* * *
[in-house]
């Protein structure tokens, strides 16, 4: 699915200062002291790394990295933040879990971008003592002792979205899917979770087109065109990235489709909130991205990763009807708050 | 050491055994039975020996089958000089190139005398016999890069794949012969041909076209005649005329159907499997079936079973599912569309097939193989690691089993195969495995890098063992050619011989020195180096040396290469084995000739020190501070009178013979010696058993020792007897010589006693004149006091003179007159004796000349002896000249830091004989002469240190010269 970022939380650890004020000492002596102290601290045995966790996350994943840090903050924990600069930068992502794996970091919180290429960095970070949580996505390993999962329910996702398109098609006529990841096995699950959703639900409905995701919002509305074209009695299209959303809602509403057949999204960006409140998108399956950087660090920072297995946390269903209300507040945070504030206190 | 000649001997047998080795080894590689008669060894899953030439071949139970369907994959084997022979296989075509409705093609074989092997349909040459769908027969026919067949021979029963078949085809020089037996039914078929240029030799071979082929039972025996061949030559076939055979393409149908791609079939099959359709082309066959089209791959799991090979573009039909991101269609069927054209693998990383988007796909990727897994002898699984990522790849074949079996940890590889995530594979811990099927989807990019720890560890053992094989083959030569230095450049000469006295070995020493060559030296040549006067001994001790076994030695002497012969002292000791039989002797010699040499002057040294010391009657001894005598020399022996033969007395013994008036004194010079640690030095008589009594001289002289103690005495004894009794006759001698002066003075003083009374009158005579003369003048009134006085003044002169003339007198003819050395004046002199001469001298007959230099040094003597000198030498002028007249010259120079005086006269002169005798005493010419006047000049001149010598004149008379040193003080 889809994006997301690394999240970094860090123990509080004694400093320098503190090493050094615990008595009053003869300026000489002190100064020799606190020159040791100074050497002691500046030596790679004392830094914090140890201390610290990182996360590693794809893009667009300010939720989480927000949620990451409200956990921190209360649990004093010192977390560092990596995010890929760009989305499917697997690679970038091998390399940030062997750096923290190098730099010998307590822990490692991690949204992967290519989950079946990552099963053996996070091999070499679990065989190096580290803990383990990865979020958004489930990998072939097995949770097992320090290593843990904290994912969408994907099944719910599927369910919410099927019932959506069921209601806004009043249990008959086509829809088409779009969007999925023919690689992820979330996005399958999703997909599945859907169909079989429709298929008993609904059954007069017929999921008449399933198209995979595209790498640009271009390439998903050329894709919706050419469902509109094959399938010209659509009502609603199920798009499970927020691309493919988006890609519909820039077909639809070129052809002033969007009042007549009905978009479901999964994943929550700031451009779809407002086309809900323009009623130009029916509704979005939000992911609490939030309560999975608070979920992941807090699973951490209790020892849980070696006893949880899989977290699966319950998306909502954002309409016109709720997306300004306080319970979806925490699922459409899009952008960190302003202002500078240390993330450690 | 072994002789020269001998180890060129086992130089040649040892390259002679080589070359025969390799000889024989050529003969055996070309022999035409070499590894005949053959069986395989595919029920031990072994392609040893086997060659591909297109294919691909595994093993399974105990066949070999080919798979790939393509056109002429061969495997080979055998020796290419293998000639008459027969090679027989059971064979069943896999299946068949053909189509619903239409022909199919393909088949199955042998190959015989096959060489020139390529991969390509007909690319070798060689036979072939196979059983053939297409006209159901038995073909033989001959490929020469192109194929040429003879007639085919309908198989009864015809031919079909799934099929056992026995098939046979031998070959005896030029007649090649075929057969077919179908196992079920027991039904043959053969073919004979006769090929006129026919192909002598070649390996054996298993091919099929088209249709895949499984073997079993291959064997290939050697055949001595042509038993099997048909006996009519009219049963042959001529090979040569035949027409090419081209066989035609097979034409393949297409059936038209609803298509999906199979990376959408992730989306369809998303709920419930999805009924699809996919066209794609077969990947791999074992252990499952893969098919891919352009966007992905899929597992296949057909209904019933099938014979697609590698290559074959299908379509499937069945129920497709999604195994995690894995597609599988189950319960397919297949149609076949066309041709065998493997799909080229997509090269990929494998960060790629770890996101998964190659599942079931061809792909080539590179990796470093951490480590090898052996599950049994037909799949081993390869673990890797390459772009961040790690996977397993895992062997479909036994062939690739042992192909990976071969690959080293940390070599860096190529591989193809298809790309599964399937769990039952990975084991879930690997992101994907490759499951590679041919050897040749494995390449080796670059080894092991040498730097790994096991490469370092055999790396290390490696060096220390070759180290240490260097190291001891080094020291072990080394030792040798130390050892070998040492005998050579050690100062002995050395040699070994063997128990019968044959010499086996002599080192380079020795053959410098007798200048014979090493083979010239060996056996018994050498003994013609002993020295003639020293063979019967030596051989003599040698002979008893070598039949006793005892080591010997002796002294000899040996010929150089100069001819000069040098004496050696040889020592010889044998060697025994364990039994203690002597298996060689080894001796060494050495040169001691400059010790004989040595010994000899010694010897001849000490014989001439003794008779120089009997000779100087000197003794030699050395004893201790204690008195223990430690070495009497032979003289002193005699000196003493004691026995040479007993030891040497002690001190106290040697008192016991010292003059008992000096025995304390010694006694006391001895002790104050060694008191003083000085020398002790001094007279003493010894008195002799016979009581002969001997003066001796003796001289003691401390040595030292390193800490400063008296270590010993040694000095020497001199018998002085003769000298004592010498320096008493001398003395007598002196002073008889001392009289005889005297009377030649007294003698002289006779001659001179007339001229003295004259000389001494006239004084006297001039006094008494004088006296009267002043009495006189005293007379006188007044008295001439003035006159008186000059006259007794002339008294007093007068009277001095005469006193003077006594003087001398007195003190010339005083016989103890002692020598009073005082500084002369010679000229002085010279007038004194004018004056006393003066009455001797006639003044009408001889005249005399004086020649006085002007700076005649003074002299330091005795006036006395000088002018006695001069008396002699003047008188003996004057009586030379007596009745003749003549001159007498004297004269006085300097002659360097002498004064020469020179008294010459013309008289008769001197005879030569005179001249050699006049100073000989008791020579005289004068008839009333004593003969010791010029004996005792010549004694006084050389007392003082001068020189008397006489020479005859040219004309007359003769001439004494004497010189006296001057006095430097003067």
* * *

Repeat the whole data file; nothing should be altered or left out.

[in-house]
């Protein structure tokens, strides 16, 4: 699915200062002291790394990295933040879990971008003592002792979205899917979770087109065109990235489709909130991205990763009807708050 | 050491055994039975020996089958000089190139005398016999890069794949012969041909076209005649005329159907499997079936079973599912569309097939193989690691089993195969495995890098063992050619011989020195180096040396290469084995000739020190501070009178013979010696058993020792007897010589006693004149006091003179007159004796000349002896000249830091004989002469240190010269 970022939380650890004020000492002596102290601290045995966790996350994943840090903050924990600069930068992502794996970091919180290429960095970070949580996505390993999962329910996702398109098609006529990841096995699950959703639900409905995701919002509305074209009695299209959303809602509403057949999204960006409140998108399956950087660090920072297995946390269903209300507040945070504030206190 | 000649001997047998080795080894590689008669060894899953030439071949139970369907994959084997022979296989075509409705093609074989092997349909040459769908027969026919067949021979029963078949085809020089037996039914078929240029030799071979082929039972025996061949030559076939055979393409149908791609079939099959359709082309066959089209791959799991090979573009039909991101269609069927054209693998990383988007796909990727897994002898699984990522790849074949079996940890590889995530594979811990099927989807990019720890560890053992094989083959030569230095450049000469006295070995020493060559030296040549006067001994001790076994030695002497012969002292000791039989002797010699040499002057040294010391009657001894005598020399022996033969007395013994008036004194010079640690030095008589009594001289002289103690005495004894009794006759001698002066003075003083009374009158005579003369003048009134006085003044002169003339007198003819050395004046002199001469001298007959230099040094003597000198030498002028007249010259120079005086006269002169005798005493010419006047000049001149010598004149008379040193003080 889809994006997301690394999240970094860090123990509080004694400093320098503190090493050094615990008595009053003869300026000489002190100064020799606190020159040791100074050497002691500046030596790679004392830094914090140890201390610290990182996360590693794809893009667009300010939720989480927000949620990451409200956990921190209360649990004093010192977390560092990596995010890929760009989305499917697997690679970038091998390399940030062997750096923290190098730099010998307590822990490692991690949204992967290519989950079946990552099963053996996070091999070499679990065989190096580290803990383990990865979020958004489930990998072939097995949770097992320090290593843990904290994912969408994907099944719910599927369910919410099927019932959506069921209601806004009043249990008959086509829809088409779009969007999925023919690689992820979330996005399958999703997909599945859907169909079989429709298929008993609904059954007069017929999921008449399933198209995979595209790498640009271009390439998903050329894709919706050419469902509109094959399938010209659509009502609603199920798009499970927020691309493919988006890609519909820039077909639809070129052809002033969007009042007549009905978009479901999964994943929550700031451009779809407002086309809900323009009623130009029916509704979005939000992911609490939030309560999975608070979920992941807090699973951490209790020892849980070696006893949880899989977290699966319950998306909502954002309409016109709720997306300004306080319970979806925490699922459409899009952008960190302003202002500078240390993330450690 | 072994002789020269001998180890060129086992130089040649040892390259002679080589070359025969390799000889024989050529003969055996070309022999035409070499590894005949053959069986395989595919029920031990072994392609040893086997060659591909297109294919691909595994093993399974105990066949070999080919798979790939393509056109002429061969495997080979055998020796290419293998000639008459027969090679027989059971064979069943896999299946068949053909189509619903239409022909199919393909088949199955042998190959015989096959060489020139390529991969390509007909690319070798060689036979072939196979059983053939297409006209159901038995073909033989001959490929020469192109194929040429003879007639085919309908198989009864015809031919079909799934099929056992026995098939046979031998070959005896030029007649090649075929057969077919179908196992079920027991039904043959053969073919004979006769090929006129026919192909002598070649390996054996298993091919099929088209249709895949499984073997079993291959064997290939050697055949001595042509038993099997048909006996009519009219049963042959001529090979040569035949027409090419081209066989035609097979034409393949297409059936038209609803298509999906199979990376959408992730989306369809998303709920419930999805009924699809996919066209794609077969990947791999074992252990499952893969098919891919352009966007992905899929597992296949057909209904019933099938014979697609590698290559074959299908379509499937069945129920497709999604195994995690894995597609599988189950319960397919297949149609076949066309041709065998493997799909080229997509090269990929494998960060790629770890996101998964190659599942079931061809792909080539590179990796470093951490480590090898052996599950049994037909799949081993390869673990890797390459772009961040790690996977397993895992062997479909036994062939690739042992192909990976071969690959080293940390070599860096190529591989193809298809790309599964399937769990039952990975084991879930690997992101994907490759499951590679041919050897040749494995390449080796670059080894092991040498730097790994096991490469370092055999790396290390490696060096220390070759180290240490260097190291001891080094020291072990080394030792040798130390050892070998040492005998050579050690100062002995050395040699070994063997128990019968044959010499086996002599080192380079020795053959410098007798200048014979090493083979010239060996056996018994050498003994013609002993020295003639020293063979019967030596051989003599040698002979008893070598039949006793005892080591010997002796002294000899040996010929150089100069001819000069040098004496050696040889020592010889044998060697025994364990039994203690002597298996060689080894001796060494050495040169001691400059010790004989040595010994000899010694010897001849000490014989001439003794008779120089009997000779100087000197003794030699050395004893201790204690008195223990430690070495009497032979003289002193005699000196003493004691026995040479007993030891040497002690001190106290040697008192016991010292003059008992000096025995304390010694006694006391001895002790104050060694008191003083000085020398002790001094007279003493010894008195002799016979009581002969001997003066001796003796001289003691401390040595030292390193800490400063008296270590010993040694000095020497001199018998002085003769000298004592010498320096008493001398003395007598002196002073008889001392009289005889005297009377030649007294003698002289006779001659001179007339001229003295004259000389001494006239004084006297001039006094008494004088006296009267002043009495006189005293007379006188007044008295001439003035006159008186000059006259007794002339008294007093007068009277001095005469006193003077006594003087001398007195003190010339005083016989103890002692020598009073005082500084002369010679000229002085010279007038004194004018004056006393003066009455001797006639003044009408001889005249005399004086020649006085002007700076005649003074002299330091005795006036006395000088002018006695001069008396002699003047008188003996004057009586030379007596009745003749003549001159007498004297004269006085300097002659360097002498004064020469020179008294010459013309008289008769001197005879030569005179001249050699006049100073000989008791020579005289004068008839009333004593003969010791010029004996005792010549004694006084050389007392003082001068020189008397006489020479005859040219004309007359003769001439004494004497010189006296001057006095430097003067």